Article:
13+ Fragrant Plants to Include in Your Garden.

The visual impact of your garden’s color and design may make the first impression, but its perfume may be what ends up stealing the show. A garden’s olfactory allure not only appeals to the humans who linger there, but it also attracts important pollinators: insects and animals that help fertilize plants by transferring pollen.

There’s a grand array of scents that plants may impart, from a familiar sweetness to spicy, fruity, fresh, even candy-like qualities. The lineup here offers details on a dozen delightful possibilities that can amp up your garden’s aroma—and that’s nothing to sniff at!

Tips for Purchasing and Planting Fragrant Flowers

Before dashing off to the nursery, keep the following in mind:

  • Don’t assume about scents. Not all varieties of plants—even among those commonly known for scent—emit much noticeable aroma. Some are cultivated more for their form than their fragrance. Read the tags inserted in plant containers (or online descriptions), and if the information seems vague, ask an associate at the garden center for fragrance facts.
  • Group your plants. Clustering fragrant plants in groups of three to five (known as “drift planting”) helps strengthen the perceptible scent for those enjoying the garden. This holds true for people as well as pollinators.
  • Add a few night bloomers. Flowers that open in the PM hours will perfume your garden in time for dinner on the patio. They’ll also invite nocturnal pollinators like moths and bats.
  • Consider toxicity. Some plants with wonderful fragrances have toxic compounds and could cause distress if ingested by people and/or dogs, cats, horses, and other companion animals. We’ve noted below when to keep curious pets and small children away.

The Most Fragrant Plants


Why wait for warmer months when you can have Daphne (Daphne spp.) impart its perfume by winter’s end? This tidy rounded evergreen shrub with small tubular flowers offers up a citrusy-honey scent that, though delicate, carries through the air.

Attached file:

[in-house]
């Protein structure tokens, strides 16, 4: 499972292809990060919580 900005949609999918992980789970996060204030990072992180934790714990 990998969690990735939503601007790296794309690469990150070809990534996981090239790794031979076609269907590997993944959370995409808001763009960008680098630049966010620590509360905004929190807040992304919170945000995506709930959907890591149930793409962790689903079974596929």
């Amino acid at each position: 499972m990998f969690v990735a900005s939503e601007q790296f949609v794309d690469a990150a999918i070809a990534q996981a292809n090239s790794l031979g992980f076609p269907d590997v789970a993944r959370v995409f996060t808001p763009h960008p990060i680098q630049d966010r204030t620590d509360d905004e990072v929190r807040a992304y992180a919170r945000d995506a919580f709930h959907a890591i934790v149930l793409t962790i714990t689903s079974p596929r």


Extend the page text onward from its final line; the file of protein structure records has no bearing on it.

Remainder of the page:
• Where Daphne Grows Best: USDA Hardiness Zones 4-9
  • Maintenance of Daphne: Purchase an established plant and place it in a spot that receives partial sun and slightly acidic, well-draining soil.
  • Toxic: Humans and pets


Few fragrances rival the intense sweetness of blooms from this deciduous shrub, a member of the olive family. Plus, the scent of lilac (Syringa vulgaris) has a high projection, meaning it will carry widely through the garden, so you needn’t be up close to enjoy it.

  • Where Lilac Grows Best: USDA Hardiness Zones 3-7
  • Maintenance of Lilac: Thrives in loamy, well-draining soil and full sun. While new bushes may take several years to flower, once established they need minimal care. Just be sure to prune soon after flowers die for ample blooms the following spring.
  • Toxic: No


Though many spring-blooming bulbs aren’t known for their scent, hyacinth (Hyacinthus) is the striking exception, with an intensely sweet aroma. The spear-shaped colorful bloom clusters look great in mixed borders as well as in containers, and as perennials, they’ll return their fragrant favor year after year.

  • Where Hyacinth Grows Best: USDA Hardiness Zones 3-9
  • Maintenance of Hyacinth: Likes full sun but can fare well in partial shade. It must have well-draining soil, though, or bulbs will rot.
  • Toxic: Pets; handling the bulbs may cause skin irritation in humans.


The showy white flowers of this subtropical evergreen shrub (Gardenia augusta, Gardenia jasminoides) give off a sweet, heady aroma.

  • Where Gardenia Grows Best: USDA Hardiness Zones 6-11
  • Maintenance of Gardenia: Be sure to plant in moist, well-draining, acidic soil and supply plenty of organic matter. A bit fussy, these plants flourish in high humidity and warm temperatures but tend to prefer partial shade to full sun. To keep the blooms going, remove flowers just below the leaf node once they start to fade.
  • Toxic: Pets


English lavender (Lavandula angustifolia) is among the most fragrant variety of this herbaceous perennial. Its distinct, almost musky, long-lasting scent is prized for its relaxing properties, and it also has the power to repel mosquitos, making it a win-win for outdoor spaces. Its purple spiky flowers appear in late spring and keep it up all summer.

  • Where Lavender Grows Best: USDA Hardiness Zones 5-9